Robert Smallwood

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Robert F. Smallwood is an American writer and technologist born in 1959 in Davenport, Iowa. He grew up in nearby Bettendorf, where he was an athletic, academic, and musical standout. After attending the University of Massachusetts Boston on a scholarly exchange program he graduated from the University of Northern Iowa in 1982 with honors and degrees in Business Management and Psychology. In 2000, Smallwood completed work on his Master of Business Administration degree at Loyola University New Orleans.

Smallwood moved to New Orleans where he worked for Burroughs Corporation (later Unisys after a merger with Sperry) implementing mainframe computer and document management systems for commercial banks and the Federal Reserve Bank branch in New Orleans. Later he worked for Wang Laboratories where he implemented some of the first commercially available document imaging systems, and law firm software. In 1988 he published a paper, "Implementing Document Imaging in Financial Services Applications" internally for Wang. In 1991 he became an independent IT consultant and in 1995 he merged with and co-founded IMERGE Consulting. A prolific writer and speaker on IT topics, he has published over 100 articles in trade journals and given more than 60 conference presentations. He was a chapter founder and president for AIIM International and was elected to its international Board of Directors in 1997, and the Board's Executive Committee in 1998.

He had begun working on his first novel, a New Orleans-based murder mystery, when Hurricane Katrina hit on August 29, 2005. The Five People You Meet in Hell: Surviving Katrina, Smallwood's account of his experience during the storm and in its aftermath, was his first book and the first personal account of the disaster to be published. The book was optioned for film in November, 2013, by Safier Entertainment under the working title, A Season in Hell borrowed from the extended poem of the same name by French writer Arthur Rimbaud. "One of the "five people" was Smallwood's friend and neighbor Harry Anderson, the comic actor who starred in Night Court, a popular 1980's sitcom.[1] In 2006 Smallwood embarked on a 21-city book tour[2] and interviews on C-SPAN (BookTV), BBC Radio, The Washington Post, The Wall Street Journal, ABCNews.com and other major media outlets. He also published his first play that year, "Brando, Tennessee & Me." In 2007 he edited and published "Prisoners of Katrina" in 2008 he published his first nonfiction tech book, "Taming the Email Tiger" and in 2009 his first novel, "Jackson Squared." In 2012, Wiley & Sons published Smallwood's 'WikiLeaks prevention guide' entitled, "Safeguarding Critical E-Documents: Implementing a Program for Securing Confidential Information Assets" and in 2013, in collaboration with nine subject matter experts (SME), "Managing Electronic Records: Methods, Best Practices, and Technologies." A third book in the Wiley CIO series "Information Governance: Concepts, Strategies, and Best Practices" was released in April 2014. That book is being used to teach information governance to graduate students at University of Oxford, Haaga-Helia University of Applied Sciences in Helsinki, Finland, San Jose State and other major universities. In April 2016 Smallwood published, "Information Governance for Executives: Fundamentals and Strategies."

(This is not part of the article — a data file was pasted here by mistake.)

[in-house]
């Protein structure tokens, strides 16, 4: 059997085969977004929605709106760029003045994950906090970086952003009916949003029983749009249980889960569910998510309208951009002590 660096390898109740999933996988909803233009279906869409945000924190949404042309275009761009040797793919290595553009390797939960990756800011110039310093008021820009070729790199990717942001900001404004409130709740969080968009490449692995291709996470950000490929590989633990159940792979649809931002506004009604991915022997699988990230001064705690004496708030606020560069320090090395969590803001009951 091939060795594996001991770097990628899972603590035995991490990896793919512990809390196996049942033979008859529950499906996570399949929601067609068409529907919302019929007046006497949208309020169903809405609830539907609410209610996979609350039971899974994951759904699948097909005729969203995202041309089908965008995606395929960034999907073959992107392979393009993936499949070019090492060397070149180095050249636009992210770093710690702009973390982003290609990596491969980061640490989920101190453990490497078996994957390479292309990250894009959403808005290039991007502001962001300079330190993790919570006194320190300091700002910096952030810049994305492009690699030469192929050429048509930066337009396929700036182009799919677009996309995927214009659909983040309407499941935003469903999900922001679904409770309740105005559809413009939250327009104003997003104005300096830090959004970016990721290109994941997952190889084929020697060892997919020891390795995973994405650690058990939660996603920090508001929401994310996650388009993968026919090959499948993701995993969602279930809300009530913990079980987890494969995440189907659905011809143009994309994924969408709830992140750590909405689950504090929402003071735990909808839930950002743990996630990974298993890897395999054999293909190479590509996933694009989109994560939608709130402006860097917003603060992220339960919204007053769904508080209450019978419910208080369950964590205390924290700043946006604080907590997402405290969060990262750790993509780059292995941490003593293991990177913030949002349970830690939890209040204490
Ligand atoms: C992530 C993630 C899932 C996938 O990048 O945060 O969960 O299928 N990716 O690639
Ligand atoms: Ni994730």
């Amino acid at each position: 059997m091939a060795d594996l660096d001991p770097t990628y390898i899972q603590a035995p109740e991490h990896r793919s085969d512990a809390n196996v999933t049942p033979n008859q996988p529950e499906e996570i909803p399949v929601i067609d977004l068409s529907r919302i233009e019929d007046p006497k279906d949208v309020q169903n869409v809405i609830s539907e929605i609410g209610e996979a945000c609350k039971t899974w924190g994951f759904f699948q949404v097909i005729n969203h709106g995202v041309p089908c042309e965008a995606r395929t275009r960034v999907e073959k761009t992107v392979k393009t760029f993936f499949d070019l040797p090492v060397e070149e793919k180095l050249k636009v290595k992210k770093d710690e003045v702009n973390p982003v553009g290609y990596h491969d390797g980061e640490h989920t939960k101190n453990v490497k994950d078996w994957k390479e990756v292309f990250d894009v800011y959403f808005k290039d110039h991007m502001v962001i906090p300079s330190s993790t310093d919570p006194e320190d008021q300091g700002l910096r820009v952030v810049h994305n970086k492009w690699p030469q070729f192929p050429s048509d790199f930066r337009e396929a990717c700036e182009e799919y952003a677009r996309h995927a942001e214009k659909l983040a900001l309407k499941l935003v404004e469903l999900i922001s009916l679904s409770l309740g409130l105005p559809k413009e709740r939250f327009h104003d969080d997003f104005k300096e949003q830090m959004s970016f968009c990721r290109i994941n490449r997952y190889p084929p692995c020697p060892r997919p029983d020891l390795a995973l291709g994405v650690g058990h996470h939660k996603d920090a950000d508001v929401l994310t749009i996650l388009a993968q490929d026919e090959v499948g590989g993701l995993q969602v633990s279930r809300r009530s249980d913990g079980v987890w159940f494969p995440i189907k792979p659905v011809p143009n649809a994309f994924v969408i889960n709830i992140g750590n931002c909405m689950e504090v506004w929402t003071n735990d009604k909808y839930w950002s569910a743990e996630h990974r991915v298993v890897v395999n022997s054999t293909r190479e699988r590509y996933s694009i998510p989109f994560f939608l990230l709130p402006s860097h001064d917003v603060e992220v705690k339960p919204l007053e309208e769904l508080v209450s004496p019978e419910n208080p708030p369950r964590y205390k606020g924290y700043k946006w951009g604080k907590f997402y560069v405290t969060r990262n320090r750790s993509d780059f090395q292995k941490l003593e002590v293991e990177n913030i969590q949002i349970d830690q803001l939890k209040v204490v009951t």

As the executive director of the Louisiana Writers' Foundation,[3] Smallwood was responsible for organizing a "Black & White Ball" at the Hotel Monteleone on the 40th anniversary of Truman Capote's famous New York event.[4] The event was held to raise donations for writers struggling to return to post-Katrina New Orleans, in conjunction with Habitat for Humanity. Honorees included noted Romanian writer and New Orleans resident Andrei Codrescu, Louisiana Poet Laureate Brenda Marie Osbey, and poet Dave Brinks. News anchor Angela Hill emceed the festivities.

References[edit]

  1. ^ Smallwood, Robert 2 (2005). The Five People You Meet in Hell: Surviving Katrina. BookSurge. ISBN 1-4196-1724-9. 
  2. ^ Prescott, Jean (August 10, 2006). "A tale of New Orleans after Katrina: Deckhead goes right here". The Sun Herald. 
  3. ^ Jones, Jeffrey (December 18, 2006). "New Orleans writers struggle to pen rebirth stories". The Washington Post. Retrieved 2008-05-25. 
  4. ^ Burdeau, Cain (December 2, 2006). "Big Easy Recreates Capote's Masked Ball". The Associated Press. Retrieved 2008-05-25.